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Ferritin immobilization on patterned poly(2-hydroxyethyl methacrylate) brushes on silicon surfaces from colloid system.

Chen TY, Chen JK - Colloid Polym Sci (2011)

Bottom Line: The interaction between PHEMA and ferritin protein sheaths in MeOH and n-hexane (good and poor solvent for PHEMA, respectively) was used to capture and release ferritins from fluidic system.The "tentacles" behaver for PHEMA brushes was found through various solvents in fluidic system.Using high-resolution scanning electron microscopy, we observed patterned ferritin Fe cores on the Si surface after pyrolysis of the patterned PHEMA brushes and ferritin protein sheaths, which verify the "tentacles" behaver for PHEMA brushes.

View Article: PubMed Central - PubMed

Affiliation: Department of Materials Science and Engineering, National Taiwan University of Science and Technology, 43, Sec 4, Keelung Rd, Taipei, 106 Taiwan Republic of China.

ABSTRACT
In this paper, we describe a graft polymerization/solvent immersion method for generating poly(2-hydroxyethyl methacrylate) (PHEMA) brushes in various patterns. We used a novel fabrication process, involving very-large-scale integration and oxygen plasma treatment, to generate well-defined patterns of polymerized PHEMA on patterned Si(100) surfaces. We observed brush- and mushroom-like regions for the PHEMA brushes, with various pattern resolutions, after immersing wafers presenting lines of these polymers in MeOH and n-hexane, respectively. The interaction between PHEMA and ferritin protein sheaths in MeOH and n-hexane (good and poor solvent for PHEMA, respectively) was used to capture and release ferritins from fluidic system. The "tentacles" behaver for PHEMA brushes was found through various solvents in fluidic system. Using high-resolution scanning electron microscopy, we observed patterned ferritin Fe cores on the Si surface after pyrolysis of the patterned PHEMA brushes and ferritin protein sheaths, which verify the "tentacles" behaver for PHEMA brushes.

No MeSH data available.


Related in: MedlinePlus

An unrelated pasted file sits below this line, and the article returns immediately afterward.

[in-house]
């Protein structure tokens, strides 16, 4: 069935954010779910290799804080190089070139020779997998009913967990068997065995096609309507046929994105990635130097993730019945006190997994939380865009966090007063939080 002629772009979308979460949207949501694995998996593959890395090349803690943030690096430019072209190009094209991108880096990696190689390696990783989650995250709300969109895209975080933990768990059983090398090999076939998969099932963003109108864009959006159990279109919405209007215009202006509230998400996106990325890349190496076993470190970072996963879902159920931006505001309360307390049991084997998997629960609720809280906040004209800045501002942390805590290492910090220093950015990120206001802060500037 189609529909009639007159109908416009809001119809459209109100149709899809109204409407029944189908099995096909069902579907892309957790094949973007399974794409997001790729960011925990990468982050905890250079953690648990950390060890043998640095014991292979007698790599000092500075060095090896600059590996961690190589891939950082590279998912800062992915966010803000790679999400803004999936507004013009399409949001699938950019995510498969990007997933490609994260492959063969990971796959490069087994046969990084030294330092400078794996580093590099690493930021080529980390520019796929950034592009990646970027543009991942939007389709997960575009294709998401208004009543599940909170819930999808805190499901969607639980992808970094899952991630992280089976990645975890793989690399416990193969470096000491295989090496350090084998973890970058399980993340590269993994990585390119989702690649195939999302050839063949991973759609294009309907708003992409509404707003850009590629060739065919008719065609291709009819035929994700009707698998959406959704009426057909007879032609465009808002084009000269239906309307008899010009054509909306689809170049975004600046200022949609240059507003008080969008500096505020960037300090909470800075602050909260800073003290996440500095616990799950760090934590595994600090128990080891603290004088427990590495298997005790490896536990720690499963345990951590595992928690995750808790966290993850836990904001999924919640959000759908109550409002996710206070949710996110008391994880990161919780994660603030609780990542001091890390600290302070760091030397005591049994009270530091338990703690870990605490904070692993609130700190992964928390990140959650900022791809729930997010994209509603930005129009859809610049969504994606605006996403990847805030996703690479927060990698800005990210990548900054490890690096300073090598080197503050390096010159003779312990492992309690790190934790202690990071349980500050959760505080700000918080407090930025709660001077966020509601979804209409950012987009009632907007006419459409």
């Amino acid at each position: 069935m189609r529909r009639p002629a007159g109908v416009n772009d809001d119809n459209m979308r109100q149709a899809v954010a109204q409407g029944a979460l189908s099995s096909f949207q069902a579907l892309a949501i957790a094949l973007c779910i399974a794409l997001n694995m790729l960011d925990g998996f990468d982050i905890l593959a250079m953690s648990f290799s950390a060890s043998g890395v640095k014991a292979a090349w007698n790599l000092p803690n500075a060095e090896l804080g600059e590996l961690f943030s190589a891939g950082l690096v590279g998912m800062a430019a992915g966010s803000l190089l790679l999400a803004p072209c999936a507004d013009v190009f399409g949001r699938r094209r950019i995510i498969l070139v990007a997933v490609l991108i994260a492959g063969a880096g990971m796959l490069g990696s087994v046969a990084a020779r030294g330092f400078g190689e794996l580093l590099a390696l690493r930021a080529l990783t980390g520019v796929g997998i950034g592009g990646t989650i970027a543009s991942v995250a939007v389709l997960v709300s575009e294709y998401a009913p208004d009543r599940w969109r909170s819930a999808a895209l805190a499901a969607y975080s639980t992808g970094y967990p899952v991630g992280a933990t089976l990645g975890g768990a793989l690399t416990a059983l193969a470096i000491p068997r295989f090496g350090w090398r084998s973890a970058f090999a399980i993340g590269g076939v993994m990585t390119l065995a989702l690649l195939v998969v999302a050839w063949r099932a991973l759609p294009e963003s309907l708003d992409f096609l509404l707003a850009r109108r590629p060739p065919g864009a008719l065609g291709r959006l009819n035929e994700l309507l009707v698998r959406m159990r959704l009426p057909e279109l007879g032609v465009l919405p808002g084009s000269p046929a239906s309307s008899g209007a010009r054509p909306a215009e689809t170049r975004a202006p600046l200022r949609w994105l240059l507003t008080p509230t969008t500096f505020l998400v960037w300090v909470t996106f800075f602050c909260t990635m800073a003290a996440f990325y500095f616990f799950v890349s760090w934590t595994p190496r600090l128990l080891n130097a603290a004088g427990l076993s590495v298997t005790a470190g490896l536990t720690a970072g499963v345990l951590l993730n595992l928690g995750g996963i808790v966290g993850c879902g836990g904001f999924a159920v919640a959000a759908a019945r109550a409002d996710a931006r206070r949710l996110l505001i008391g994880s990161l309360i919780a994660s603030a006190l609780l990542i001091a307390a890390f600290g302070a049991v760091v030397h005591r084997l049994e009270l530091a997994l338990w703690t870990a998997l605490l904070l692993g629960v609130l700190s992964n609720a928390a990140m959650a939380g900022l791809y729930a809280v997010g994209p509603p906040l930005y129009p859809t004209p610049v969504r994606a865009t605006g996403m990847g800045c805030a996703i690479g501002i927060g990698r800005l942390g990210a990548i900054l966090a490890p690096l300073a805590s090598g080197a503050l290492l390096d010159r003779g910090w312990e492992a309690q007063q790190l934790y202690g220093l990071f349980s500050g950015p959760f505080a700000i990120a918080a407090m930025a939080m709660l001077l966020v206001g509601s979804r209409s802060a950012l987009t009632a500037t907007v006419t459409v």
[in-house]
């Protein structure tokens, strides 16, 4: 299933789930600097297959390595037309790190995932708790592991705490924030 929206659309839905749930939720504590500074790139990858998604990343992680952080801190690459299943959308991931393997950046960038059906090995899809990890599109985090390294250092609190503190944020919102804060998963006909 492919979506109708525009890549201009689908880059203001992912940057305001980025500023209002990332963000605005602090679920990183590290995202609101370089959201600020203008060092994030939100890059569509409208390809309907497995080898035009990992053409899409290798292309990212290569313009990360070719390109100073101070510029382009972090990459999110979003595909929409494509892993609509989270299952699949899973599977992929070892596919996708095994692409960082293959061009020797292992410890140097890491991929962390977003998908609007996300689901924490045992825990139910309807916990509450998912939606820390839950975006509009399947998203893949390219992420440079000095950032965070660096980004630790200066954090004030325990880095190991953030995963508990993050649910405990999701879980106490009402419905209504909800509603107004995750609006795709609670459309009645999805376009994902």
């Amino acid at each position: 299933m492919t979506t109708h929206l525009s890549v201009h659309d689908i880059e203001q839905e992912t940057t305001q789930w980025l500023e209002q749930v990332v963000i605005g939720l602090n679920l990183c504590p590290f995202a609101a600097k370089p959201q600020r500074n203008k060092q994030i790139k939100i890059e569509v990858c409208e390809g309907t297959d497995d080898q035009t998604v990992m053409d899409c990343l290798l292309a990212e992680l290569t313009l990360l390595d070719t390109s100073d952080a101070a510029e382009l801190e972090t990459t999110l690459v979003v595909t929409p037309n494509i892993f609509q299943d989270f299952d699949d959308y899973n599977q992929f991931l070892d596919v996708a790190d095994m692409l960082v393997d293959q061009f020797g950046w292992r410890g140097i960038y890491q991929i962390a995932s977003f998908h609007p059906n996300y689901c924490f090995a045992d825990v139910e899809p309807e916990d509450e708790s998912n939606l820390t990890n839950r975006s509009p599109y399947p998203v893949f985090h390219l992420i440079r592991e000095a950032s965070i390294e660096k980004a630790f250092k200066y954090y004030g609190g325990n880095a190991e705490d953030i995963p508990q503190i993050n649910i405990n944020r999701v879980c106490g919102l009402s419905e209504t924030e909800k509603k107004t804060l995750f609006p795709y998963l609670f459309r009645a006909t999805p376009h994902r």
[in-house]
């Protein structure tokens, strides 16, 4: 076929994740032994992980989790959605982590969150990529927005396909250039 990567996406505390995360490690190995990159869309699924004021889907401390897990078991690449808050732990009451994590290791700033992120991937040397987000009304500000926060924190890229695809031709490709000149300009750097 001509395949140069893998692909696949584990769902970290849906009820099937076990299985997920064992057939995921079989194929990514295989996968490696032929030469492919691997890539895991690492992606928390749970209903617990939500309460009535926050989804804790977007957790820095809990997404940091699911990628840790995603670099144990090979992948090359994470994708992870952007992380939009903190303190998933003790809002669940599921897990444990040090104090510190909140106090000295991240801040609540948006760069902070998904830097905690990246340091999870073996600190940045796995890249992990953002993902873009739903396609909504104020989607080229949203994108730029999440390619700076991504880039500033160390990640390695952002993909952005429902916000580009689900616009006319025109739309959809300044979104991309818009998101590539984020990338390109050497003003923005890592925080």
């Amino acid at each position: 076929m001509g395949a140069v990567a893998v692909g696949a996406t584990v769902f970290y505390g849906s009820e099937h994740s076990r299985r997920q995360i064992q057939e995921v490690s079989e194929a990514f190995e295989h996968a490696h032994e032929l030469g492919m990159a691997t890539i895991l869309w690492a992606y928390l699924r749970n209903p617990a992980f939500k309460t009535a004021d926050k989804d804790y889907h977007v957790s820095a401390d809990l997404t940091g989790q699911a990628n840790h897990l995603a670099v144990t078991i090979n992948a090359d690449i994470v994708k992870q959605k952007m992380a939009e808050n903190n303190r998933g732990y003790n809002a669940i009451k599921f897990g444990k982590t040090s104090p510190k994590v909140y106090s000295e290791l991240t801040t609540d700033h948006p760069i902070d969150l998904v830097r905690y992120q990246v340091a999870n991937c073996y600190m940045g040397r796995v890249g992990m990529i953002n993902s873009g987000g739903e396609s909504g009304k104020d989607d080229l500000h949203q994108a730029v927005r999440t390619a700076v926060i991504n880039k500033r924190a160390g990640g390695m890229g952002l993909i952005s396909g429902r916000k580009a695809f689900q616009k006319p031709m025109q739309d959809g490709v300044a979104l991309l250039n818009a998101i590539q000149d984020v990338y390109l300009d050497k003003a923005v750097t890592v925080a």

Schematic representation of the strategy for ferritin capture. (I) The sample surface presenting the patterned PHEMA brushes is immersed for 1 h into a mixture of water and MeOH containing dispersed ferritin. (II) The sample surface is immersed into n-hexane to transform it from a brush-like to a mushroom-like structure, with the OH groups of the PHEMA brushes becoming buried within the PHEMA thin film to form hydrophilic domains. (III) The ferritin species on the PHEMA thin-film surface are removed through degradation of the protein sheath under O2 in an oven at approximately 500 °C to observe the ferrihydrite cores
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Fig1: Schematic representation of the strategy for ferritin capture. (I) The sample surface presenting the patterned PHEMA brushes is immersed for 1 h into a mixture of water and MeOH containing dispersed ferritin. (II) The sample surface is immersed into n-hexane to transform it from a brush-like to a mushroom-like structure, with the OH groups of the PHEMA brushes becoming buried within the PHEMA thin film to form hydrophilic domains. (III) The ferritin species on the PHEMA thin-film surface are removed through degradation of the protein sheath under O2 in an oven at approximately 500 °C to observe the ferrihydrite cores

Mentions: Ferritin (diameter of 13 nm; Fe core diameter of 7 nm; protein shell of 6 nm) was obtained from MP Biomedicals. Figure 1 displays the strategy used for ferritin capture. In Fig. 1 (I), the ferritin solution (good solvent for PHEMA brush) was injected into the channel surfaces patterned with PHEMA brushes by micropump. Ferritins adsorbed on the surface for all regions because of the protein shell of ferritins. In Fig. 1 (II), the n-hexane (poor solvent for PHEMA brush) was injected sequentially into the channel surface by micropump [34]. To verify the “tentacles” behavior, the samples containing ferritin were treated under a moist environment to remove the protein sheaths through bacterial digestion with Escherichia coli cells; the surface Fe cores aggregated without adhesion, whereas the ferritin units buried within the thin film were protected by the PHEMA brushes under these conditions. The elements of the surfaces were analyzed using XPS (Scientific Theta Probe, UK). The PHEMA brushes and the ferritin protein sheaths buried within them were then pyrolyzed under O2 in an oven at approximately 500 °C to reveal the ferrihydrite cores. The resolutions of various patterns of lines of PHEMA brushes after solvent treatment were measured using HR-SEM.Fig. 1